Comprehensive Watershed Planning. Provide a mechanism for private landowners and agencies in mixed-ownership watersheds to develop, by consensus, goals, management plans, and appropriate practices and to obtain assistance from Federal and State agencies. Establish a framework for multiagency program linkage, and present opportunities to link implementation efforts aimed at protection or restoration of wetlands and riparian areas. EPA's National Estuary Program and the Fish and Wildlife Service's Bay/Estuary Program are excellent examples of this multiagency approach. A number of State and Federal agencies carry out programs with compatible NPS pollution reduction goals in the coastal zone. For example, Maryland's Nontidal Wetlands Protection Act encourages development of comprehensive watershed plans for addressing wetlands protection, mitigation, and restoration issues in conjunction with water supply issues. In addition, the U.S. Army Corps of Engineers (USACE) administers the CWA .404 program; USDA implements the Swampbuster, Conservation Reserve, and Wetlands Reserve Programs; EPA, USACE, and States work together to perform advanced identification of wetlands for special consideration (.404); and States administer both the Coastal Zone Management (CZM) program, which provides opportunity for consistency determinations, and the CWA .401 certification program, which allows for consideration of wetland protection and water quality objectives.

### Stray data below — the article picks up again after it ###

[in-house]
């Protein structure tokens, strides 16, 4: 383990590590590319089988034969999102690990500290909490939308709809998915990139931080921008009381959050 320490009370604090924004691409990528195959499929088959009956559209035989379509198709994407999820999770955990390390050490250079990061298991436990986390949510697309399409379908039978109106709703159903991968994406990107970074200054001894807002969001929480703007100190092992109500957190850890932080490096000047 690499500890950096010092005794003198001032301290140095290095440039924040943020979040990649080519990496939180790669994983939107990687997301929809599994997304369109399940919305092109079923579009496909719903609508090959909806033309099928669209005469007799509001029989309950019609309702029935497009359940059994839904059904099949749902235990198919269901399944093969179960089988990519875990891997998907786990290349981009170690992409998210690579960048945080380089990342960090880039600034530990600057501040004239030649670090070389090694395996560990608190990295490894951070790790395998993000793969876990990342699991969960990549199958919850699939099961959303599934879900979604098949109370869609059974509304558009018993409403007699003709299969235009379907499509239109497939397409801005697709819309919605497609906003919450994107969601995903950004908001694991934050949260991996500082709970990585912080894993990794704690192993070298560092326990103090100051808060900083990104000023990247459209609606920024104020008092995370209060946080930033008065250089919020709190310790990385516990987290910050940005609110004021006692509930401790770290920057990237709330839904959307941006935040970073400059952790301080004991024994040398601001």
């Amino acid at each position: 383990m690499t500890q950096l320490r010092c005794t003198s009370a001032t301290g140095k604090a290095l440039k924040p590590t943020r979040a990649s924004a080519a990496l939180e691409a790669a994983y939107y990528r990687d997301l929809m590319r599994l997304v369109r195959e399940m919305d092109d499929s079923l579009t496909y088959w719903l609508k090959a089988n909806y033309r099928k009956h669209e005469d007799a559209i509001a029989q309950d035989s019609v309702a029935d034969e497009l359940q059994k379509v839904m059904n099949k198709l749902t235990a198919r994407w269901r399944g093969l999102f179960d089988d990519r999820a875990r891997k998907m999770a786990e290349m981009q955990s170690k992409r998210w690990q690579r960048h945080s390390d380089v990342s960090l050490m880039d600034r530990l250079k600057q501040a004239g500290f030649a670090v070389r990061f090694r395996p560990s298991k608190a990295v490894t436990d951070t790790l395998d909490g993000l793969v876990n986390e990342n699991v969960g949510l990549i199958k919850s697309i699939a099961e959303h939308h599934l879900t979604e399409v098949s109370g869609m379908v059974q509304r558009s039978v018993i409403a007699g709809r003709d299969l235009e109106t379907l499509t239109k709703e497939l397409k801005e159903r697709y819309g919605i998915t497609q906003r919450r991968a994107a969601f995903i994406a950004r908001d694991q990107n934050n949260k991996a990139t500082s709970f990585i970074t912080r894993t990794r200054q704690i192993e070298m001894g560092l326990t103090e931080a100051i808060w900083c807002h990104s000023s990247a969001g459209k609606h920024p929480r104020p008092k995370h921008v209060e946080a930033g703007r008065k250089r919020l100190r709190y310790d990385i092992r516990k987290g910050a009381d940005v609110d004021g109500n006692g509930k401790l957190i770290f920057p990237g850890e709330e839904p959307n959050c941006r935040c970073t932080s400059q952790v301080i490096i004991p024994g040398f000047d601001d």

As an example of a linkage to protect NPS pollutant abatement and other benefits of wetlands, a State could determine under CWA .401 a proposed discharge or other activity in a wetland that is inconsistent with State water quality standards. Or, if a proposed permit is allowed contingent upon mitigation by creation of wetlands, such mitigation might be targeted in areas defined in the watershed assessment as needing restoration. Watershed- or site-specific permit conditions may be appropriate (e.g., specific widths for streamside management areas or structures based on adjacent land use activities). Similarly, USDA's Conservation Reserve Program or Wetlands Reserve Program could provide landowner assistance in areas identified by the NPS program as needing particular protection or riparian area reestablishment.